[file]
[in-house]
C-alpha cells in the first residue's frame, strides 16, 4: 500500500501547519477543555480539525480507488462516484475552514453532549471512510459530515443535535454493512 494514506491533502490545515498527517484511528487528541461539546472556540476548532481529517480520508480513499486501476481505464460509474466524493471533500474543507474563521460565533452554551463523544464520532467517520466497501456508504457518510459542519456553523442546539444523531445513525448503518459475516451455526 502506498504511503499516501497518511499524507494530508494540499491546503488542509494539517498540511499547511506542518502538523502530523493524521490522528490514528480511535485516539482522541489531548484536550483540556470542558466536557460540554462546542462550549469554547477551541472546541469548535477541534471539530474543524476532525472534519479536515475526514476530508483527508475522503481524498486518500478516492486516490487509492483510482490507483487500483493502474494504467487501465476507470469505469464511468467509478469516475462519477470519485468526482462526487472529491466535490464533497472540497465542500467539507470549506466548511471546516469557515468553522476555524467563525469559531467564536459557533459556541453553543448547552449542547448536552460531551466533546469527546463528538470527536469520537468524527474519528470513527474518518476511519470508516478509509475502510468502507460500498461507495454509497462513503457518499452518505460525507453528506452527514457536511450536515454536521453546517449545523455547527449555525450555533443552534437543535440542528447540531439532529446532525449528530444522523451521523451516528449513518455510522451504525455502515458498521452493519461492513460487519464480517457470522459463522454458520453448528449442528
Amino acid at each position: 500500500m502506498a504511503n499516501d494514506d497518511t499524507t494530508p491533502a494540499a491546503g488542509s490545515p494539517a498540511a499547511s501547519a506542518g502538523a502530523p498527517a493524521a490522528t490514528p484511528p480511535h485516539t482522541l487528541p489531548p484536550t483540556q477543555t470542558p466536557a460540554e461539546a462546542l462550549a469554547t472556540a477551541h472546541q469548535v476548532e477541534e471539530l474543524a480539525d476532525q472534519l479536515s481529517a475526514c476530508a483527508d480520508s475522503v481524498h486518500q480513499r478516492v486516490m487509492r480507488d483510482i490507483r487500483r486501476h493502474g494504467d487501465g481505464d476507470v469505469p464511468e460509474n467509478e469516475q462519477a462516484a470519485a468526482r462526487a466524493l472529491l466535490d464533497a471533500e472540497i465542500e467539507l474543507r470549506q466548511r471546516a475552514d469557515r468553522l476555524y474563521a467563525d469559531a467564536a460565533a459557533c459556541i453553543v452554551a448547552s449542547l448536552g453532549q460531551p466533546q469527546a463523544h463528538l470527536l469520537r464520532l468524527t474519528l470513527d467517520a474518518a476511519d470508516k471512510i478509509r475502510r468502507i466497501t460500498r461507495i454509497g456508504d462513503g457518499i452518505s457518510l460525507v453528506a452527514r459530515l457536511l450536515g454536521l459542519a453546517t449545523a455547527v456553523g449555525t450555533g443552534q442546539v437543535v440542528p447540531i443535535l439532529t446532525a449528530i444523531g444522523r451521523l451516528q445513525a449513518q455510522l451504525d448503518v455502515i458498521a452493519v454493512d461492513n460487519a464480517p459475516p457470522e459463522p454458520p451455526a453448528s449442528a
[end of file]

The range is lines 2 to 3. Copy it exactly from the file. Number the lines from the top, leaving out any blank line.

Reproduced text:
C-alpha cells in the first residue's frame, strides 16, 4: 500500500501547519477543555480539525480507488462516484475552514453532549471512510459530515443535535454493512 494514506491533502490545515498527517484511528487528541461539546472556540476548532481529517480520508480513499486501476481505464460509474466524493471533500474543507474563521460565533452554551463523544464520532467517520466497501456508504457518510459542519456553523442546539444523531445513525448503518459475516451455526 502506498504511503499516501497518511499524507494530508494540499491546503488542509494539517498540511499547511506542518502538523502530523493524521490522528490514528480511535485516539482522541489531548484536550483540556470542558466536557460540554462546542462550549469554547477551541472546541469548535477541534471539530474543524476532525472534519479536515475526514476530508483527508475522503481524498486518500478516492486516490487509492483510482490507483487500483493502474494504467487501465476507470469505469464511468467509478469516475462519477470519485468526482462526487472529491466535490464533497472540497465542500467539507470549506466548511471546516469557515468553522476555524467563525469559531467564536459557533459556541453553543448547552449542547448536552460531551466533546469527546463528538470527536469520537468524527474519528470513527474518518476511519470508516478509509475502510468502507460500498461507495454509497462513503457518499452518505460525507453528506452527514457536511450536515454536521453546517449545523455547527449555525450555533443552534437543535440542528447540531439532529446532525449528530444522523451521523451516528449513518455510522451504525455502515458498521452493519461492513460487519464480517457470522459463522454458520453448528449442528
Amino acid at each position: 500500500m502506498a504511503n499516501d494514506d497518511t499524507t494530508p491533502a494540499a491546503g488542509s490545515p494539517a498540511a499547511s501547519a506542518g502538523a502530523p498527517a493524521a490522528t490514528p484511528p480511535h485516539t482522541l487528541p489531548p484536550t483540556q477543555t470542558p466536557a460540554e461539546a462546542l462550549a469554547t472556540a477551541h472546541q469548535v476548532e477541534e471539530l474543524a480539525d476532525q472534519l479536515s481529517a475526514c476530508a483527508d480520508s475522503v481524498h486518500q480513499r478516492v486516490m487509492r480507488d483510482i490507483r487500483r486501476h493502474g494504467d487501465g481505464d476507470v469505469p464511468e460509474n467509478e469516475q462519477a462516484a470519485a468526482r462526487a466524493l472529491l466535490d464533497a471533500e472540497i465542500e467539507l474543507r470549506q466548511r471546516a475552514d469557515r468553522l476555524y474563521a467563525d469559531a467564536a460565533a459557533c459556541i453553543v452554551a448547552s449542547l448536552g453532549q460531551p466533546q469527546a463523544h463528538l470527536l469520537r464520532l468524527t474519528l470513527d467517520a474518518a476511519d470508516k471512510i478509509r475502510r468502507i466497501t460500498r461507495i454509497g456508504d462513503g457518499i452518505s457518510l460525507v453528506a452527514r459530515l457536511l450536515g454536521l459542519a453546517t449545523a455547527v456553523g449555525t450555533g443552534q442546539v437543535v440542528p447540531i443535535l439532529t446532525a449528530i444523531g444522523r451521523l451516528q445513525a449513518q455510522l451504525d448503518v455502515i458498521a452493519v454493512d461492513n460487519a464480517p459475516p457470522e459463522p454458520p451455526a453448528s449442528a